Reviews /

I Ate Sunshine For Breakfast

Authored by Michael Holland
Illustrated by Philip Giordano
Published by Flying Eye Books

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I don’t know why I haven’t come across this book before. It’s not the type of book to get lost in a crowd, because it stands out so much. Also, a lot of people must know about it having been translated into twenty languages. Pretty good for a book I sadly haven’t seen in a book shop. I do hope the paperback grows into an even taller tree and wins more awards too.

At its core, it’s a nonfiction book about plants. However, I would hate to label it as just that. It somehow wouldn’t do justice to the information and artwork. Split into four parts, it covers just about everything you want to know if you have a blossoming interest or curiosity:

  • All About Plants is about the biology, pollination and growth of plants.
  • Then, World of Plants introduces readers to evolution and the plant family tree. It also shows how plants have adapted to different ecosystems and climates.
  • From Breakfast Until Bedtime covers how we use plants in our everyday lives. Food, clothes, smells, colours, and music are all included.
  • Lastly, The Power of Plants explains why plants are so important. Scientific advancements, transportation, construction, words and symbols, and of course, medicine.

Getting it just right, each section goes into just enough detail to be interesting, and enough to want to find out more. This type of nonfiction shows us the world and gives the reader ownership of what part they want to explore.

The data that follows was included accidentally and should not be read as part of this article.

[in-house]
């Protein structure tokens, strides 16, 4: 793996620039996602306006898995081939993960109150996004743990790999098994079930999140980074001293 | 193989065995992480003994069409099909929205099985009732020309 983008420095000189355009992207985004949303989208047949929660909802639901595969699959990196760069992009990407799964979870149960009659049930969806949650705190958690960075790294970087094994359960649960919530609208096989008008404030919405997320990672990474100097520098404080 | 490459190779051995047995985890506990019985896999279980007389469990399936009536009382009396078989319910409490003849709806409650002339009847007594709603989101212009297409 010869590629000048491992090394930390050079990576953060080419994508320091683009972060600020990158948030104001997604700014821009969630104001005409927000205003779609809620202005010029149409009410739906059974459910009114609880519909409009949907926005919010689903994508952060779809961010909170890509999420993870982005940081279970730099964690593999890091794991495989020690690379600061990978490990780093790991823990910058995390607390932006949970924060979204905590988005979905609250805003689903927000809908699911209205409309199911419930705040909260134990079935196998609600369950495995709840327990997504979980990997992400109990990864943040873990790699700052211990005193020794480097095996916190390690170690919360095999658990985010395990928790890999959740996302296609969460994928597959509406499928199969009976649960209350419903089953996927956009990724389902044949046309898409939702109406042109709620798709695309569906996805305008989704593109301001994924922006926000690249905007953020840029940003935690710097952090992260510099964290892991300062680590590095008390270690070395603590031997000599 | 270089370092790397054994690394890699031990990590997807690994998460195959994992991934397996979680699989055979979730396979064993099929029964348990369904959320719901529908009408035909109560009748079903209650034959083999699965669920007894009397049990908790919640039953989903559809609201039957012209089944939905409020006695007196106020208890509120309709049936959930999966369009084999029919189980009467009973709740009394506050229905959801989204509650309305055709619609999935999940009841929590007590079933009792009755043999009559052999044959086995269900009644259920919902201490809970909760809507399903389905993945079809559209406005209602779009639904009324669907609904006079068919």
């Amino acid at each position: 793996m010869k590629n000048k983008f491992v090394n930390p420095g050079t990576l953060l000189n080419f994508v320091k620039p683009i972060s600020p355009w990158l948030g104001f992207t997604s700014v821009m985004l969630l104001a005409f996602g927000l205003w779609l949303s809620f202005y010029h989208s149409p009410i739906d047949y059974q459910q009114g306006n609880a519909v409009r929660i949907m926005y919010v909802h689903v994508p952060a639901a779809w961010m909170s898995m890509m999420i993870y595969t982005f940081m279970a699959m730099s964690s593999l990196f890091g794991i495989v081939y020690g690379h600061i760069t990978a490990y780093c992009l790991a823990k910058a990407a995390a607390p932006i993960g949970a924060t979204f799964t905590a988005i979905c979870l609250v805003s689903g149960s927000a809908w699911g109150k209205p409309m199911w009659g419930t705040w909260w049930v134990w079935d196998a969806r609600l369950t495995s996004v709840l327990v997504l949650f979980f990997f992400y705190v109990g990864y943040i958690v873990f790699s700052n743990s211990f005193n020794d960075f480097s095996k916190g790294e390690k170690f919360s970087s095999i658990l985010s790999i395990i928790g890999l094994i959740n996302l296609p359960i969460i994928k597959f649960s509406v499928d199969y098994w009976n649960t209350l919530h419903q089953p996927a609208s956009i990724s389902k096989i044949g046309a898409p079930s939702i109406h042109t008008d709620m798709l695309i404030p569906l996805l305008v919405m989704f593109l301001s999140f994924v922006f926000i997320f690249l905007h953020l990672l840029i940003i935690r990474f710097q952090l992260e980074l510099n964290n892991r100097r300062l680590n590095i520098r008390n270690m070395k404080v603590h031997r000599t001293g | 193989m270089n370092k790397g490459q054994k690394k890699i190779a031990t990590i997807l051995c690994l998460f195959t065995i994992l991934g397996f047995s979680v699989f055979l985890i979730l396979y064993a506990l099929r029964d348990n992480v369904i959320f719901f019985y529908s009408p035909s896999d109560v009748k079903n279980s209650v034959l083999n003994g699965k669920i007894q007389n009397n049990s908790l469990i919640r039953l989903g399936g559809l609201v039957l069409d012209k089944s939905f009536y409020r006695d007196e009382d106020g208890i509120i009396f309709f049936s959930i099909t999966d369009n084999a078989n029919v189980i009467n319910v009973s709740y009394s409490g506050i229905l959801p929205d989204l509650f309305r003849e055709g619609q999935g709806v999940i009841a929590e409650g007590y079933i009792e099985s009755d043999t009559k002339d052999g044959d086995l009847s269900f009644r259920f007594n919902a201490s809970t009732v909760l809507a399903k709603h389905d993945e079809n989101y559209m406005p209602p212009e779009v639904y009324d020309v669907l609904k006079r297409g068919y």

Sown through each section are “DIY Projects” you can do at home (or in school). These let children learn through experiments, play and creativity.

The layout is what you want from a nonfiction book like this. For example, the neat and tidy text doesn’t clutter the page, and illustrations and diagrams are clear. Bright and beautiful, the colour composition is masterful. Philip Giordano has done a wonderful job at depicting each species accurately yet keeping to his unique style. Top marks for the book’s size, which is easily manageable for children. The glossary words are in bold in the main text too! A+ AND a Gold Star.

And how about that title? I Ate Sunshine For Breakfast. It’s a talking point straightaway. Even just now, a stranger in the public library commented on the book’s title as it sits in front of me as I write.

Michael Holland, Philip Giordano, and Flying Eye Books have created an excellent text. It’s difficult to place in terms of age range as it’s so accessible. Younger children can explore the artwork and share with adults, older children in KS2 will be able to discover so much independently.